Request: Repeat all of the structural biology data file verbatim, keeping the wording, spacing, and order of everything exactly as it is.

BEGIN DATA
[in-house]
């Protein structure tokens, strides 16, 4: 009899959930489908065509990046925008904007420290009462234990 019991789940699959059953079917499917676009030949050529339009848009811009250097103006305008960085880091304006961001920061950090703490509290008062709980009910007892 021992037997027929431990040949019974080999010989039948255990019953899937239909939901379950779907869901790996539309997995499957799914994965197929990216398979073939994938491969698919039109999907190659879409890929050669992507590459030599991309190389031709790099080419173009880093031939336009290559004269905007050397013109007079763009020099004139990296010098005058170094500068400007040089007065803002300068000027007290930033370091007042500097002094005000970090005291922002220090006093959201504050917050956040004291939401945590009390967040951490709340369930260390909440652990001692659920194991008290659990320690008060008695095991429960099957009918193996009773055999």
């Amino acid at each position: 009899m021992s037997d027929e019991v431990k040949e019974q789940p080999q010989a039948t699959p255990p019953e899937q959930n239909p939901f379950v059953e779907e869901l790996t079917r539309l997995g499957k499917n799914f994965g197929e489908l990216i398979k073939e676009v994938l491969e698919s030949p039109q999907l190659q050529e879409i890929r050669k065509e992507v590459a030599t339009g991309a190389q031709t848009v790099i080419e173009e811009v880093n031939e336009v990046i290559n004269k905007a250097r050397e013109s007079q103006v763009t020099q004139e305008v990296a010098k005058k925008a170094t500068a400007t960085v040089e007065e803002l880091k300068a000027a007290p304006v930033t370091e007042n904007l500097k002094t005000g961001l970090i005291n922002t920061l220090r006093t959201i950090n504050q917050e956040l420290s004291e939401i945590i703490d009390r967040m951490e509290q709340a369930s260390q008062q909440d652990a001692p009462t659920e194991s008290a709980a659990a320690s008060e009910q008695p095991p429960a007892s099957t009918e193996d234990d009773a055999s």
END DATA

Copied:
[in-house]
């Protein structure tokens, strides 16, 4: 009899959930489908065509990046925008904007420290009462234990 019991789940699959059953079917499917676009030949050529339009848009811009250097103006305008960085880091304006961001920061950090703490509290008062709980009910007892 021992037997027929431990040949019974080999010989039948255990019953899937239909939901379950779907869901790996539309997995499957799914994965197929990216398979073939994938491969698919039109999907190659879409890929050669992507590459030599991309190389031709790099080419173009880093031939336009290559004269905007050397013109007079763009020099004139990296010098005058170094500068400007040089007065803002300068000027007290930033370091007042500097002094005000970090005291922002220090006093959201504050917050956040004291939401945590009390967040951490709340369930260390909440652990001692659920194991008290659990320690008060008695095991429960099957009918193996009773055999």
């Amino acid at each position: 009899m021992s037997d027929e019991v431990k040949e019974q789940p080999q010989a039948t699959p255990p019953e899937q959930n239909p939901f379950v059953e779907e869901l790996t079917r539309l997995g499957k499917n799914f994965g197929e489908l990216i398979k073939e676009v994938l491969e698919s030949p039109q999907l190659q050529e879409i890929r050669k065509e992507v590459a030599t339009g991309a190389q031709t848009v790099i080419e173009e811009v880093n031939e336009v990046i290559n004269k905007a250097r050397e013109s007079q103006v763009t020099q004139e305008v990296a010098k005058k925008a170094t500068a400007t960085v040089e007065e803002l880091k300068a000027a007290p304006v930033t370091e007042n904007l500097k002094t005000g961001l970090i005291n922002t920061l220090r006093t959201i950090n504050q917050e956040l420290s004291e939401i945590i703490d009390r967040m951490e509290q709340a369930s260390q008062q909440d652990a001692p009462t659920e194991s008290a709980a659990a320690s008060e009910q008695p095991p429960a007892s099957t009918e193996d234990d009773a055999s």